- The Harrington cumalong S/N 315877 supporting the boom section during the relocation of the mounting brackets on the conveyor drive unit was rated at 1-1/2 tons (3,000 lbs).
- It was revealed during the interviews that the two cumalongs at the site were new.
- The boom section weight was 4,589 pounds (as per the manufacturer).
- The conveyor boom was raised slightly upward so that the bolts could be removed from the boom mounting bracket then lowered and shifted slightly back to allow more area while relocating the mounting brackets.
- A chain was placed around the 5- inch diameter cross brace on the conveyor boom section and around a brace located between the conveyor drive rollers to prevent forward and backward movement during the relocation of the mounting brackets.
- The chain that was placed around the cross brace on the boom section and around the brace located between the conveyor drive rollers was loosened after the mounting brackets were welded on and the boom section was hoisted upward to align the end of the boom section and the mounting brackets.
- The victim was positioned beneath the raised boom section attempting to reposition a second cumalong to pull the conveyor boom section forward and down to align the end of the conveyor boom section with the relocated mounting brackets.
- The chain on the Harrington cumalong S/N 315877 supporting the boom section broke, allowing the boom section to fall toward the conveyor drive rollers, catching the victim between a cross brace on the boom section and the front conveyor drive roller.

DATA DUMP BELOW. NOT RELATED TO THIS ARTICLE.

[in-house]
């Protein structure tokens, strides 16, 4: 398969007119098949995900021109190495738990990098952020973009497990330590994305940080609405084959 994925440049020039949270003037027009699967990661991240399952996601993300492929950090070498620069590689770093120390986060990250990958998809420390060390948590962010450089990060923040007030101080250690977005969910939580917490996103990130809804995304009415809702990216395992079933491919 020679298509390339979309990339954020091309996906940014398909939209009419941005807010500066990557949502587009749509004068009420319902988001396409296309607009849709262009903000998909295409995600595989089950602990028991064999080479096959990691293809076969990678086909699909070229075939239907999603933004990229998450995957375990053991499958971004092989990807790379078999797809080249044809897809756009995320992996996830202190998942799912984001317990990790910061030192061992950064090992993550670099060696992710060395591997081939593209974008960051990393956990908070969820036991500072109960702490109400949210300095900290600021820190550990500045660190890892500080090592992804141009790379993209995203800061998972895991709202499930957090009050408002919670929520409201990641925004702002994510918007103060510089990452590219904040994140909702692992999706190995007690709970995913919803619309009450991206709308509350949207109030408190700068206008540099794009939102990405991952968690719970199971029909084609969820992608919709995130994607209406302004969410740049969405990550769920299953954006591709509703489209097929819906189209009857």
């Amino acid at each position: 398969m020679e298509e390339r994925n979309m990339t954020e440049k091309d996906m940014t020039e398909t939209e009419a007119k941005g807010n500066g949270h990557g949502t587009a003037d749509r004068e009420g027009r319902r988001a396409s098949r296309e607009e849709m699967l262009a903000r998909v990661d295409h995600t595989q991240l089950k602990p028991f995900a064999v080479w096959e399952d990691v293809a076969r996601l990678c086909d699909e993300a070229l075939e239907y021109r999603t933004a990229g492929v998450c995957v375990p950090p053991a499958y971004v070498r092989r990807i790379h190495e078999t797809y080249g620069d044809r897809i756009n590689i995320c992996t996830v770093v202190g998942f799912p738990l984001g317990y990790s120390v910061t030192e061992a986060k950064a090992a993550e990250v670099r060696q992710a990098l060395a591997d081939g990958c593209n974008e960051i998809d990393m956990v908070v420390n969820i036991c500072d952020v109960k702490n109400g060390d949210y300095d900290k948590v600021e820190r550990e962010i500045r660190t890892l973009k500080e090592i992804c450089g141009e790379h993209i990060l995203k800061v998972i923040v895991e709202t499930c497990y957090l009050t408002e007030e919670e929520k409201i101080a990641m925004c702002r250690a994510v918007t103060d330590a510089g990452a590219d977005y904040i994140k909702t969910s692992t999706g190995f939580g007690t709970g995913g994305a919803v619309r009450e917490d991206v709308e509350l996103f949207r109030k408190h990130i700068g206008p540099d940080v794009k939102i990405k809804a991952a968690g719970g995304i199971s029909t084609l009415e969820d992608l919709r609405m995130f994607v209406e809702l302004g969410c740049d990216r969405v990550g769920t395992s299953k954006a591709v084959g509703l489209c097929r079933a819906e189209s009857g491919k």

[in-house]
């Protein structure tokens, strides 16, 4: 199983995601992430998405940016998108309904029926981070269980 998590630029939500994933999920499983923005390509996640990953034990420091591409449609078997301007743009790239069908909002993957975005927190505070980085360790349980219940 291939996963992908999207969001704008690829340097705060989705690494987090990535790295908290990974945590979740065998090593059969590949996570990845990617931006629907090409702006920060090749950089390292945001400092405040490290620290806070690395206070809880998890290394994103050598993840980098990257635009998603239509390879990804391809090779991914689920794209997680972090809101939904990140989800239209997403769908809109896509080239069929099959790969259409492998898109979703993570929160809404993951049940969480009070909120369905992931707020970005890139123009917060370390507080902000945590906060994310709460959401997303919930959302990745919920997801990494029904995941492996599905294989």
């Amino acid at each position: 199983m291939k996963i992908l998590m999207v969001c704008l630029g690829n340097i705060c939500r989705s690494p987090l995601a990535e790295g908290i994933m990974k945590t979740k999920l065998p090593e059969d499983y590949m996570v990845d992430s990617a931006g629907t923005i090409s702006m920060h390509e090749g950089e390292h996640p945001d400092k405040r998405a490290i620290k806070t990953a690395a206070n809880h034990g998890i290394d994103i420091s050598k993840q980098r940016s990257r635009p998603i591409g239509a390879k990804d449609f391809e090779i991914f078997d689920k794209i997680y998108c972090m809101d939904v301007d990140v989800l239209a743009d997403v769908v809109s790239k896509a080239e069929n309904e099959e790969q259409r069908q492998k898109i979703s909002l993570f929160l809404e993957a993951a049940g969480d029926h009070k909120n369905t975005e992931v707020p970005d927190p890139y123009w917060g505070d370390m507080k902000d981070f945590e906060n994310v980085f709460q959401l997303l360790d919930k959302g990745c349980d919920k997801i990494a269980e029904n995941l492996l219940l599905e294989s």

- The chain broke at the twenty first link. There was a twenty link segment of chain attached to the lower hook on the Harrington cumalong S/N 315877.
- The link of chain that broke on the cumalong that was used to support the boom section that failed was never located. (The chain link indicated on the drawings is the link cut by the crew when removing the boom section from the victim).
- MSHA's Technical Support conducted three load tests on the Cumalongs:
A good indicator of the load that has been applied to a Cumalong chain is the pitch or the inside dimension of the links. Harrington's inspection procedure specifies a 4.173" nominal dimension for the sum of the pitches of five adjacent links. If the pitches of five links elongates to 4.276" or greater, Harrington specifies the chain should be discarded. The average of the sum of five pitches for the chain in the S/N 315810 Cumalong (Cumalong that did not fail during the accident), over segments of the chain not likely to have been subjected to heavy loading (measurements of 7 different segments of 5 links each) was 4.1709" or slightly less than the nominal dimension. This indicated the Cumalong had not been previously subjected to heavy loads.